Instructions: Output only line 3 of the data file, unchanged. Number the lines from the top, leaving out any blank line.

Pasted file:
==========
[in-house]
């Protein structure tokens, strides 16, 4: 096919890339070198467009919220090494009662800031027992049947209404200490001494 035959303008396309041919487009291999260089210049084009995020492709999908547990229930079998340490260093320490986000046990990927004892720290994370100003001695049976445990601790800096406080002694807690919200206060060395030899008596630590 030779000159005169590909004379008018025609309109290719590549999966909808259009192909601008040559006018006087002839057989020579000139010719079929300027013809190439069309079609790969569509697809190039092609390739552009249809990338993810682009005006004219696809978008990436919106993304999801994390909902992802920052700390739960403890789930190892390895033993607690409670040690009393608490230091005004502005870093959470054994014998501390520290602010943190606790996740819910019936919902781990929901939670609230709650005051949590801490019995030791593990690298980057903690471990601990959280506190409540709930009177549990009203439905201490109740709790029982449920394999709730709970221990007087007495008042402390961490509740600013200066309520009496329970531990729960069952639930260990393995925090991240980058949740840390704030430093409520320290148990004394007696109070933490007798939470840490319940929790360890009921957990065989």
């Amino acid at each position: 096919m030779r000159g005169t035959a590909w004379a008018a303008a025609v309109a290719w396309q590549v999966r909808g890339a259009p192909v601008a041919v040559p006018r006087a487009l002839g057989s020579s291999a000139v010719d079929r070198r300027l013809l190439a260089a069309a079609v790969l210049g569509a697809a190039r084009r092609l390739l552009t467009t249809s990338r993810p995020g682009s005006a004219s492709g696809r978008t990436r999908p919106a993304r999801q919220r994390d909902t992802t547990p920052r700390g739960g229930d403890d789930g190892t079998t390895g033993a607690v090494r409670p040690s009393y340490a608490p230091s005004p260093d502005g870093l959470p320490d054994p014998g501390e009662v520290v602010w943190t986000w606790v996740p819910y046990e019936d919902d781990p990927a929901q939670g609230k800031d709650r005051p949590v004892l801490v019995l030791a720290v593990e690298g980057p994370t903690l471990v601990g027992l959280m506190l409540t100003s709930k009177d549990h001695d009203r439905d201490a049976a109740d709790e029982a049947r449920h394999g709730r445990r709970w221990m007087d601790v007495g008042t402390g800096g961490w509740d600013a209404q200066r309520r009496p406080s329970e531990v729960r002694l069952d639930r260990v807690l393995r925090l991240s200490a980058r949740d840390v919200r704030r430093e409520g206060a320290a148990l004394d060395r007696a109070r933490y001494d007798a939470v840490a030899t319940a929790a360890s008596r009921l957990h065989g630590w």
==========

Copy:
């Amino acid at each position: 096919m030779r000159g005169t035959a590909w004379a008018a303008a025609v309109a290719w396309q590549v999966r909808g890339a259009p192909v601008a041919v040559p006018r006087a487009l002839g057989s020579s291999a000139v010719d079929r070198r300027l013809l190439a260089a069309a079609v790969l210049g569509a697809a190039r084009r092609l390739l552009t467009t249809s990338r993810p995020g682009s005006a004219s492709g696809r978008t990436r999908p919106a993304r999801q919220r994390d909902t992802t547990p920052r700390g739960g229930d403890d789930g190892t079998t390895g033993a607690v090494r409670p040690s009393y340490a608490p230091s005004p260093d502005g870093l959470p320490d054994p014998g501390e009662v520290v602010w943190t986000w606790v996740p819910y046990e019936d919902d781990p990927a929901q939670g609230k800031d709650r005051p949590v004892l801490v019995l030791a720290v593990e690298g980057p994370t903690l471990v601990g027992l959280m506190l409540t100003s709930k009177d549990h001695d009203r439905d201490a049976a109740d709790e029982a049947r449920h394999g709730r445990r709970w221990m007087d601790v007495g008042t402390g800096g961490w509740d600013a209404q200066r309520r009496p406080s329970e531990v729960r002694l069952d639930r260990v807690l393995r925090l991240s200490a980058r949740d840390v919200r704030r430093e409520g206060a320290a148990l004394d060395r007696a109070r933490y001494d007798a939470v840490a030899t319940a929790a360890s008596r009921l957990h065989g630590w």